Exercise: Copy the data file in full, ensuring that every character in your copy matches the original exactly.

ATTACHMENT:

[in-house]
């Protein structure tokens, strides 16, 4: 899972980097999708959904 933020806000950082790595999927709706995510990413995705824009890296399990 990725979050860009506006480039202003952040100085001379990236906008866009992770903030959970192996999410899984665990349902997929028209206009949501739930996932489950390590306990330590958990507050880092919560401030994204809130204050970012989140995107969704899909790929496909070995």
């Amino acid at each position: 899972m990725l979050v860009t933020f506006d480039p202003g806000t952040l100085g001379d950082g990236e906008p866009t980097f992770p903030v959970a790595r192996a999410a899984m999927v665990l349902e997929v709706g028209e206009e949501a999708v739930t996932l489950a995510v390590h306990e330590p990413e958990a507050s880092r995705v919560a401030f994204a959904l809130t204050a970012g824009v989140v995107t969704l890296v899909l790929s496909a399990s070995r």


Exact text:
[in-house]
């Protein structure tokens, strides 16, 4: 899972980097999708959904 933020806000950082790595999927709706995510990413995705824009890296399990 990725979050860009506006480039202003952040100085001379990236906008866009992770903030959970192996999410899984665990349902997929028209206009949501739930996932489950390590306990330590958990507050880092919560401030994204809130204050970012989140995107969704899909790929496909070995």
């Amino acid at each position: 899972m990725l979050v860009t933020f506006d480039p202003g806000t952040l100085g001379d950082g990236e906008p866009t980097f992770p903030v959970a790595r192996a999410a899984m999927v665990l349902e997929v709706g028209e206009e949501a999708v739930t996932l489950a995510v390590h306990e330590p990413e958990a507050s880092r995705v919560a401030f994204a959904l809130t204050a970012g824009v989140v995107t969704l890296v899909l790929s496909a399990s070995r």